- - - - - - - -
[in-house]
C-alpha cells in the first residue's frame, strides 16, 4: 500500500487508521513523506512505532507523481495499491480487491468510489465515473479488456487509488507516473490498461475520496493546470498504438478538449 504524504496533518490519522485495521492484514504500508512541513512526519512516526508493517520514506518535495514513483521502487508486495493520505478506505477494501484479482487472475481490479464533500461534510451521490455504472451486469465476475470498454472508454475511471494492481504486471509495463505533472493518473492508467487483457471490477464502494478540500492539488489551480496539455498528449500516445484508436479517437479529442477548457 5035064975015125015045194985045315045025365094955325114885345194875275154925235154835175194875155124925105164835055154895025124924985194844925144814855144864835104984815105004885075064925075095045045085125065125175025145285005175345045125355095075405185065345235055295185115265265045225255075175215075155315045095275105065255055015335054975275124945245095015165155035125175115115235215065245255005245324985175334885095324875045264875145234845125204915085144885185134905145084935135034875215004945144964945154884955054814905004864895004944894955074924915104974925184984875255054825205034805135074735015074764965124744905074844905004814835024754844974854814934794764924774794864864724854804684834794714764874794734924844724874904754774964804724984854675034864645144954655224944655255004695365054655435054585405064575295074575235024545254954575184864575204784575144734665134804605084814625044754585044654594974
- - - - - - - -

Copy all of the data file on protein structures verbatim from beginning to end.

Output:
[in-house]
C-alpha cells in the first residue's frame, strides 16, 4: 500500500487508521513523506512505532507523481495499491480487491468510489465515473479488456487509488507516473490498461475520496493546470498504438478538449 504524504496533518490519522485495521492484514504500508512541513512526519512516526508493517520514506518535495514513483521502487508486495493520505478506505477494501484479482487472475481490479464533500461534510451521490455504472451486469465476475470498454472508454475511471494492481504486471509495463505533472493518473492508467487483457471490477464502494478540500492539488489551480496539455498528449500516445484508436479517437479529442477548457 5035064975015125015045194985045315045025365094955325114885345194875275154925235154835175194875155124925105164835055154895025124924985194844925144814855144864835104984815105004885075064925075095045045085125065125175025145285005175345045125355095075405185065345235055295185115265265045225255075175215075155315045095275105065255055015335054975275124945245095015165155035125175115115235215065245255005245324985175334885095324875045264875145234845125204915085144885185134905145084935135034875215004945144964945154884955054814905004864895004944894955074924915104974925184984875255054825205034805135074735015074764965124744905074844905004814835024754844974854814934794764924774794864864724854804684834794714764874794734924844724874904754774964804724984854675034864645144954655224944655255004695365054655435054585405064575295074575235024545254954575184864575204784575144734665134804605084814625044754585044654594974